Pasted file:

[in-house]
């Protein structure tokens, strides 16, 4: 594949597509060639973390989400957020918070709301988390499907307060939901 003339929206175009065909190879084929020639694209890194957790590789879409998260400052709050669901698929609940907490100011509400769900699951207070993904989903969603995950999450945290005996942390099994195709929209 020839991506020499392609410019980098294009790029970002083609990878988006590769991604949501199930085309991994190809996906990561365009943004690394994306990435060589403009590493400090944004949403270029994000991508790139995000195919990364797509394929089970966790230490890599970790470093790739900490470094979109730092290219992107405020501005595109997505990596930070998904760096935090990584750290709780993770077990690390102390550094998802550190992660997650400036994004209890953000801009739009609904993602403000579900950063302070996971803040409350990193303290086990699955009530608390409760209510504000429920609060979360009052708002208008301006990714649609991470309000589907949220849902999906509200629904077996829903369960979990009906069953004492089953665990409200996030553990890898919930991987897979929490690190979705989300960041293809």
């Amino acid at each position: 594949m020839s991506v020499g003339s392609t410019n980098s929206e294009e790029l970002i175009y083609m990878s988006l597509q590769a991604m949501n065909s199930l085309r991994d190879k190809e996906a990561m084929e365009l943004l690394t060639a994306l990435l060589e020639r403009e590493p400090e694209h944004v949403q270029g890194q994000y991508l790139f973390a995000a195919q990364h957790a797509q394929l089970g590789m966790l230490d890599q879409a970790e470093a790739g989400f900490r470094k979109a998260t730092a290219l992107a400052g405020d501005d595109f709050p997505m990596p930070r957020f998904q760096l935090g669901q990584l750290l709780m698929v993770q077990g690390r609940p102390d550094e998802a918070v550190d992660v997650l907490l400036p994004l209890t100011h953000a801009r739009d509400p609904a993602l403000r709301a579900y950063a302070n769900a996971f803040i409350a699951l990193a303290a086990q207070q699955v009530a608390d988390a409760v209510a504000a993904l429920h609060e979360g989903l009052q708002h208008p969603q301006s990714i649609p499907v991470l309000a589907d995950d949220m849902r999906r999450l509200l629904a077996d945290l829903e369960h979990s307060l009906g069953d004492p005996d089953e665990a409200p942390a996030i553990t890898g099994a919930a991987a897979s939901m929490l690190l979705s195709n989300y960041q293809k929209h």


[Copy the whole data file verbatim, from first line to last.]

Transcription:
[in-house]
């Protein structure tokens, strides 16, 4: 594949597509060639973390989400957020918070709301988390499907307060939901 003339929206175009065909190879084929020639694209890194957790590789879409998260400052709050669901698929609940907490100011509400769900699951207070993904989903969603995950999450945290005996942390099994195709929209 020839991506020499392609410019980098294009790029970002083609990878988006590769991604949501199930085309991994190809996906990561365009943004690394994306990435060589403009590493400090944004949403270029994000991508790139995000195919990364797509394929089970966790230490890599970790470093790739900490470094979109730092290219992107405020501005595109997505990596930070998904760096935090990584750290709780993770077990690390102390550094998802550190992660997650400036994004209890953000801009739009609904993602403000579900950063302070996971803040409350990193303290086990699955009530608390409760209510504000429920609060979360009052708002208008301006990714649609991470309000589907949220849902999906509200629904077996829903369960979990009906069953004492089953665990409200996030553990890898919930991987897979929490690190979705989300960041293809």
């Amino acid at each position: 594949m020839s991506v020499g003339s392609t410019n980098s929206e294009e790029l970002i175009y083609m990878s988006l597509q590769a991604m949501n065909s199930l085309r991994d190879k190809e996906a990561m084929e365009l943004l690394t060639a994306l990435l060589e020639r403009e590493p400090e694209h944004v949403q270029g890194q994000y991508l790139f973390a995000a195919q990364h957790a797509q394929l089970g590789m966790l230490d890599q879409a970790e470093a790739g989400f900490r470094k979109a998260t730092a290219l992107a400052g405020d501005d595109f709050p997505m990596p930070r957020f998904q760096l935090g669901q990584l750290l709780m698929v993770q077990g690390r609940p102390d550094e998802a918070v550190d992660v997650l907490l400036p994004l209890t100011h953000a801009r739009d509400p609904a993602l403000r709301a579900y950063a302070n769900a996971f803040i409350a699951l990193a303290a086990q207070q699955v009530a608390d988390a409760v209510a504000a993904l429920h609060e979360g989903l009052q708002h208008p969603q301006s990714i649609p499907v991470l309000a589907d995950d949220m849902r999906r999450l509200l629904a077996d945290l829903e369960h979990s307060l009906g069953d004492p005996d089953e665990a409200p942390a996030i553990t890898g099994a919930a991987a897979s939901m929490l690190l979705s195709n989300y960041q293809k929209h």